Job description for competitive intelligence
Of course, hiring a competitive intelligence analyst or any other role is impossible without a competitive intelligence job description.

Their primary focus when hiring a competitive enablement manager is on Competitive

  • Enablement
  • Product Enabling
  • Revenue Generation
  • Strategy for Competitive Advantage
  • Onboarding and transaction support

The breadth and depth of any complete function will differ depending on the organization, title, and size of the complete program.
These five pillars, however, serve as a foundation for any competitive enablement manager.

Sources of Competitive Intelligence: What External Data Should You Monitor About Your Competitors?

When a house is built on a solid foundation, it is built to last. Knowing the appropriate sources of competitive intelligence to monitor is the cornerstone for your program’s success.

Five External Competitive Intelligence Sources

#1. Press Releases and News

One of the most accessible sources of competitive intelligence is competitor news, events, and press releases.
These timestamped pieces of content might help tell the tale of where they’re going and what they value.
The press release page of a firm is a good sign of what they want present and potential customers to care about.
These announcements help competitors position themselves. Tools for introducing new funds and alliances, product developments, or indicating that a business is growing.

#2. Social media and web content

Competitor blog articles, social posts, podcasts, videos, e-books, case studies, and white papers are all sources of competitive intelligence that should be monitored by your organization.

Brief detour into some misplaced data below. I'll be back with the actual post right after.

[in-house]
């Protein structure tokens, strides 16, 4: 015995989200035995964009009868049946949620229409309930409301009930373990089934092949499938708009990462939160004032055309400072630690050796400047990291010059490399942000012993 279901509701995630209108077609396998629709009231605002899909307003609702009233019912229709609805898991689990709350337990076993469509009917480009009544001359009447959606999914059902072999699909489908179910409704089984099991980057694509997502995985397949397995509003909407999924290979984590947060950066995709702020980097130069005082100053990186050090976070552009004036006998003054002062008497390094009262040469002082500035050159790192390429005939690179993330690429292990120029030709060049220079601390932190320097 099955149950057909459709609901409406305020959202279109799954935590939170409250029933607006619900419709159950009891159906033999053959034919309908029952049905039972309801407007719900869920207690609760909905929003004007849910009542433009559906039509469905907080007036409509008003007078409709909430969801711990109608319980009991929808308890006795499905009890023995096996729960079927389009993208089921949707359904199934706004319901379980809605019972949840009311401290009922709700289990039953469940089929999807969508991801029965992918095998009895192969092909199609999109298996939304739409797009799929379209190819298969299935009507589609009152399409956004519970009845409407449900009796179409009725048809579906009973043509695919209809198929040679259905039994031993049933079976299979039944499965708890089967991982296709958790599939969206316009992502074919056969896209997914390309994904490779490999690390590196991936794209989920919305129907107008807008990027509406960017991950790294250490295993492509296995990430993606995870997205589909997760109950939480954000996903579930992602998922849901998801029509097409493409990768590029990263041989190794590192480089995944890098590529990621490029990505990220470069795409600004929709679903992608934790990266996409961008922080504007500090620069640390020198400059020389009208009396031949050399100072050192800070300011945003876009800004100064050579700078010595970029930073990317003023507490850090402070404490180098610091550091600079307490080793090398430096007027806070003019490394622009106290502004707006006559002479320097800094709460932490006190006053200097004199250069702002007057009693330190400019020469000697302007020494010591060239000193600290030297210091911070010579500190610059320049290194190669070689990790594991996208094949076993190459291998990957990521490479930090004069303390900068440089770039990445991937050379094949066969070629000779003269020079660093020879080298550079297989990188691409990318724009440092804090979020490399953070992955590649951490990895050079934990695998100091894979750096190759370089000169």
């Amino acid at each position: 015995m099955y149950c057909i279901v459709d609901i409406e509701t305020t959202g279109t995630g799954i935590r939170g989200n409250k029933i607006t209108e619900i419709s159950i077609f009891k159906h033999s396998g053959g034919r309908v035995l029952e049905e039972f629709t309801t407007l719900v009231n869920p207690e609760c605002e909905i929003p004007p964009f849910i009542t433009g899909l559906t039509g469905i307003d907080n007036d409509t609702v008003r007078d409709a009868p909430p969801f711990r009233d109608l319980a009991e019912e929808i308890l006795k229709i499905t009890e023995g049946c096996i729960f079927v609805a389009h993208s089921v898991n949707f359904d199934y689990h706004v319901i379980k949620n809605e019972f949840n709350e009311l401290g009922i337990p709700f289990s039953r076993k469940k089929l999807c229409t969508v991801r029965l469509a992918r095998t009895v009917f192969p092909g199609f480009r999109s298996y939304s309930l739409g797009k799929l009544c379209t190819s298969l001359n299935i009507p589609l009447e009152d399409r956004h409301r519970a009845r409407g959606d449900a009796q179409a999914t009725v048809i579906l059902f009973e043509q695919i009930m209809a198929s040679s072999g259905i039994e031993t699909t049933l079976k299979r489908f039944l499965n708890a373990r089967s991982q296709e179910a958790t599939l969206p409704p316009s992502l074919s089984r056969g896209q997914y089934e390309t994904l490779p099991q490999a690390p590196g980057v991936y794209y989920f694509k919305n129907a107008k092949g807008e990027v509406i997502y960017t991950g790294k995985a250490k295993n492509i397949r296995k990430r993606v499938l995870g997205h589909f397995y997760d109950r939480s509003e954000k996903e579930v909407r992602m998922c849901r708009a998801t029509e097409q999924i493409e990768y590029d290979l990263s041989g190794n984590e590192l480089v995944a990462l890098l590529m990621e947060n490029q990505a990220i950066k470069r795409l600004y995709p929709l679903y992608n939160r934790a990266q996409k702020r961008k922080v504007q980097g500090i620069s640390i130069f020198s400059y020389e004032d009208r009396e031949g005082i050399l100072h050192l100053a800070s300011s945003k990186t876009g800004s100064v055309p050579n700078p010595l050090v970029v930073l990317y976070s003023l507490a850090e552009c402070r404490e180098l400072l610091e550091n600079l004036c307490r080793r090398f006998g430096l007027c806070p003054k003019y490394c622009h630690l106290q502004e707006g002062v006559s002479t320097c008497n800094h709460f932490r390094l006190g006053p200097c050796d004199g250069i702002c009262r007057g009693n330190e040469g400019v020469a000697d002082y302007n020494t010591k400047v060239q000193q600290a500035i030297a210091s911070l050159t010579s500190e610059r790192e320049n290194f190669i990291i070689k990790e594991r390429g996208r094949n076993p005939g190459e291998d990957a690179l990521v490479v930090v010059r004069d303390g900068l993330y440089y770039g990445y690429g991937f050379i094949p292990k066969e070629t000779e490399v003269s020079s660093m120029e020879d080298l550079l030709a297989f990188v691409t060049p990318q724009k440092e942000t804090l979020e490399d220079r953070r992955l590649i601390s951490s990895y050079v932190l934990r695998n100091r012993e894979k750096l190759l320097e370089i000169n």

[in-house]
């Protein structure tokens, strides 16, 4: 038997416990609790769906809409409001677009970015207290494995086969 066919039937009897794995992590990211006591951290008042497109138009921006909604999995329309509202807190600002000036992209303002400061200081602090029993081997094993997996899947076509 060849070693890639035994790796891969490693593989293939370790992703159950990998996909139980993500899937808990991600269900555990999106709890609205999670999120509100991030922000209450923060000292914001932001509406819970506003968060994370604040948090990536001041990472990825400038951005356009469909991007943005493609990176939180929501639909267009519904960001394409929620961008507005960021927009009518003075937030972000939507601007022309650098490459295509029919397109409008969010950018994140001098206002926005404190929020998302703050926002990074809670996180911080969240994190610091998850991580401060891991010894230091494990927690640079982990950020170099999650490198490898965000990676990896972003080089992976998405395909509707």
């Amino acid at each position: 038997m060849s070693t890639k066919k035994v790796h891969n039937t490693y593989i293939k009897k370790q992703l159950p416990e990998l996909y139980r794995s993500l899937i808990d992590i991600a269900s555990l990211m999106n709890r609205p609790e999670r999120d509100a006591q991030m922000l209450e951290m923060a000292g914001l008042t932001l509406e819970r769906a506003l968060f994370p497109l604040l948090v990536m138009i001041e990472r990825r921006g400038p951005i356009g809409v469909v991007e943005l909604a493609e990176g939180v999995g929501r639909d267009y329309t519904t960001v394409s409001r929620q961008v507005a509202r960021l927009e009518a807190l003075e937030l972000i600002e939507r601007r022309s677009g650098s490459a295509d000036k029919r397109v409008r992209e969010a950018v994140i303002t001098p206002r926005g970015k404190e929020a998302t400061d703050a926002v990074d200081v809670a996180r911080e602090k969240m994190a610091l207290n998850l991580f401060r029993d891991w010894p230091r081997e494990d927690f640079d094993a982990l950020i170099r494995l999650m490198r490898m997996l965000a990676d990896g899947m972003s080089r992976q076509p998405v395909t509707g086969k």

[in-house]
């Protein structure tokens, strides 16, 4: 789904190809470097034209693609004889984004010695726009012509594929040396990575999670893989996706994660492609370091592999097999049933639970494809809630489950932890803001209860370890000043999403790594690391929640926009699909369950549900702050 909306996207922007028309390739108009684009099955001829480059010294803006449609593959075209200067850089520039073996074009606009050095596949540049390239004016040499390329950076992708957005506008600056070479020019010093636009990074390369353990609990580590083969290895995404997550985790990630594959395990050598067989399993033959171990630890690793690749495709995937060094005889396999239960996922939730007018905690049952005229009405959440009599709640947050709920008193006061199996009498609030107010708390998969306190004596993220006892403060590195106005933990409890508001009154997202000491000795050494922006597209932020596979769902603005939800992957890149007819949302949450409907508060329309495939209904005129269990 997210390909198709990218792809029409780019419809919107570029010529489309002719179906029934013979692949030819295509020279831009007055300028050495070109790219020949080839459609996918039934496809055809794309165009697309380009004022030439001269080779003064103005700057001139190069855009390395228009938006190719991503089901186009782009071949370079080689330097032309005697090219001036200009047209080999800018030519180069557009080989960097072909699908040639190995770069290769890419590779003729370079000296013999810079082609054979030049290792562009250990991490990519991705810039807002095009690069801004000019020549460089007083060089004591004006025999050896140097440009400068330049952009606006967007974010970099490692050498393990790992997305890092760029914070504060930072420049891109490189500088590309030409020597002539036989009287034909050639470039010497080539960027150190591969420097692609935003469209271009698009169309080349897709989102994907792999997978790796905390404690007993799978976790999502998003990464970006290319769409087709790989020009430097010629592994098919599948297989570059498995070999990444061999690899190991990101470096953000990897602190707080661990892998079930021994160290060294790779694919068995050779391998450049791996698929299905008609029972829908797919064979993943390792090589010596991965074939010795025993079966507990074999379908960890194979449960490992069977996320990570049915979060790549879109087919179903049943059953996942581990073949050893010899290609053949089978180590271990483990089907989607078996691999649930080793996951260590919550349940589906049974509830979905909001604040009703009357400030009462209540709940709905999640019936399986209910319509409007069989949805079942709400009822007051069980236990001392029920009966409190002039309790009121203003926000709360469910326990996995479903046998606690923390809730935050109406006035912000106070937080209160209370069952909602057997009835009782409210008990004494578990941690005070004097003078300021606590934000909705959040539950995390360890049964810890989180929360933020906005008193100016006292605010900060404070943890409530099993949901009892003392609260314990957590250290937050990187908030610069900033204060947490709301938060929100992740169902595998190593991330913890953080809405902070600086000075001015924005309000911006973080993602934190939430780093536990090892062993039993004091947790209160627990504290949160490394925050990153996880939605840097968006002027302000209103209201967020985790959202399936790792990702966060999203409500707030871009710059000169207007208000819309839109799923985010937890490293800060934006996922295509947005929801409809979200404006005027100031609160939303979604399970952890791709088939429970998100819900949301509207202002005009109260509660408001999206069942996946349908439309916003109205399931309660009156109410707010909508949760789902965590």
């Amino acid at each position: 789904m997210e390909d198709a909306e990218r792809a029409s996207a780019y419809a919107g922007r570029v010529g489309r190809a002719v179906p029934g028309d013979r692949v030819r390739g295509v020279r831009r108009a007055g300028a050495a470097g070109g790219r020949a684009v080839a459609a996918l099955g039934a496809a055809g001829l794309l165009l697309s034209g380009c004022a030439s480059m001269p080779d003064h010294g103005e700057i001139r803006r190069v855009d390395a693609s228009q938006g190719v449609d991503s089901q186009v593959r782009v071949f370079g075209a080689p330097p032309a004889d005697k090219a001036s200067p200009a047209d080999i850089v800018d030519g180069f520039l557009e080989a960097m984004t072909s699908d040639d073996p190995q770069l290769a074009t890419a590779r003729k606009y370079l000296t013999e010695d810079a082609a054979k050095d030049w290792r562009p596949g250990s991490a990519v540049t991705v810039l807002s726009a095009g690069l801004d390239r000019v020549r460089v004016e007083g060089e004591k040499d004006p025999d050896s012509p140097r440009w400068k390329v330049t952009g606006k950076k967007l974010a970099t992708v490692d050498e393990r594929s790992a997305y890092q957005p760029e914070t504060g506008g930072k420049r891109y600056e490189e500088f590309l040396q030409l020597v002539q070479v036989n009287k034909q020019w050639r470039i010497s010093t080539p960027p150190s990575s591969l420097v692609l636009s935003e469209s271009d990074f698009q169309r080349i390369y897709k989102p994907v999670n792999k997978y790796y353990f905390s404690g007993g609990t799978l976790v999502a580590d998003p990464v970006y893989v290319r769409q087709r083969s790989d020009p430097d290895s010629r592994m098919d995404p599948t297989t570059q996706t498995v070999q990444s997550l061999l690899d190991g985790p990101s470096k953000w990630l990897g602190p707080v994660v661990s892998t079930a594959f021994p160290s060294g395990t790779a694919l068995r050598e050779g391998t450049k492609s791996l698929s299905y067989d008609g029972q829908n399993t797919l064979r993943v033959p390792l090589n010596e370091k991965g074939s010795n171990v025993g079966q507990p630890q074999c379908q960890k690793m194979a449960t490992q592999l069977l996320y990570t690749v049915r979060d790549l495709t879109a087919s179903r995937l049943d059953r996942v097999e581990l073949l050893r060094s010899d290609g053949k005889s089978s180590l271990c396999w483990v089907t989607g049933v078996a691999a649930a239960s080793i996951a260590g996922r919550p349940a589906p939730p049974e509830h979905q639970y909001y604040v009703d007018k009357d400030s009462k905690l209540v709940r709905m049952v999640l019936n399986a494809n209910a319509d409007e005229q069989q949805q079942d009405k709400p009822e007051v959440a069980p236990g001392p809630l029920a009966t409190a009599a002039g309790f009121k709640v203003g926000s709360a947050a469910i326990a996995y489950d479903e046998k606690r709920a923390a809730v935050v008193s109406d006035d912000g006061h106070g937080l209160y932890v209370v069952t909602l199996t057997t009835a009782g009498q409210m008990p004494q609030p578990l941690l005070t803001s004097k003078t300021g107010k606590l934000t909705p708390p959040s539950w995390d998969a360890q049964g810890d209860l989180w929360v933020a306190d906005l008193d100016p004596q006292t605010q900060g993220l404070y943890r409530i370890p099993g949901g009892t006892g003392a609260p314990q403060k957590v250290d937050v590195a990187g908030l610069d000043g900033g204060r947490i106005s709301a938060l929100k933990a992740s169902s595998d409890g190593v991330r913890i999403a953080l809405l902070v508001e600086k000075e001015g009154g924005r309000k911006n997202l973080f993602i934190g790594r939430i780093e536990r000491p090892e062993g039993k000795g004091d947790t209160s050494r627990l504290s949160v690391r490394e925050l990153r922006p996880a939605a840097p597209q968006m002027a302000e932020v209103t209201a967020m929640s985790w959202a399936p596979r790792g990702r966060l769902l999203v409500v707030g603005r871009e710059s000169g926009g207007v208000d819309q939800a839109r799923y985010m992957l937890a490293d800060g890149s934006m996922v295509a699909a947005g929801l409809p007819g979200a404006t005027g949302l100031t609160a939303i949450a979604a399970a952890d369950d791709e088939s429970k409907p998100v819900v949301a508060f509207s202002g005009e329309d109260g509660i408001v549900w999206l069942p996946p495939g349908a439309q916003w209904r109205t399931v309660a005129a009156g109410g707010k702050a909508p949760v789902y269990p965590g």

Companies create content for branding and industry positioning more than ever before.
As a result, monitoring a competitor’s content production on a regular basis will assist you in developing your own strategy.
How frequently do they publish blogs? What are the primary themes they are attempting to ‘own’? What calls to action do they include in their content?
Finally, understanding how your rival wants to be perceived by the market allows you to position yourself more successfully against them.

#3. The product, its packaging and its pricing

The products and services of a rival are critical — if not obvious — sources of competitive intelligence.
At the end of the day, you need to know how you compare to others.
And knowing everything there is to know about your competition provides your sales personnel with the actionable information they need to close a competitive deal.
Finding a competitor’s most frequently asked questions and support threads provides insight into their customer experience (UX). Furthermore, they compile the most pressing concerns confronting those who use the product.
Aside from that, Forrester, Gartner, and IDC analyst studies can assist you to understand your competition in a variety of ways.
They examine strategy, market presence, and other factors for groups of products within a specific category.

Pro tip: Using Google’s advanced search can disclose information that a competitor does not clearly display on their website.
Product and user instructions for salespeople and customers can be found here. These are significantly more detailed than public feature lists and provide information about a product’s roadmap and positioning.

#4. Personnel and hiring methods

Understanding your competitor’s personnel strategy exposes their current needs as well as where they may be headed.
Looking at a competitor’s employment trends, for example, is a wonderful method to predict their next move.
These insights not only show a competitor’s progress but also a glance into their strategic plan.
Personnel changes at the C-suite level are also powerful signs of a strategic shift.
A new member of the executive team with a background that is not related to their primary business may signal a shift in strategy.

#5. Customer feedback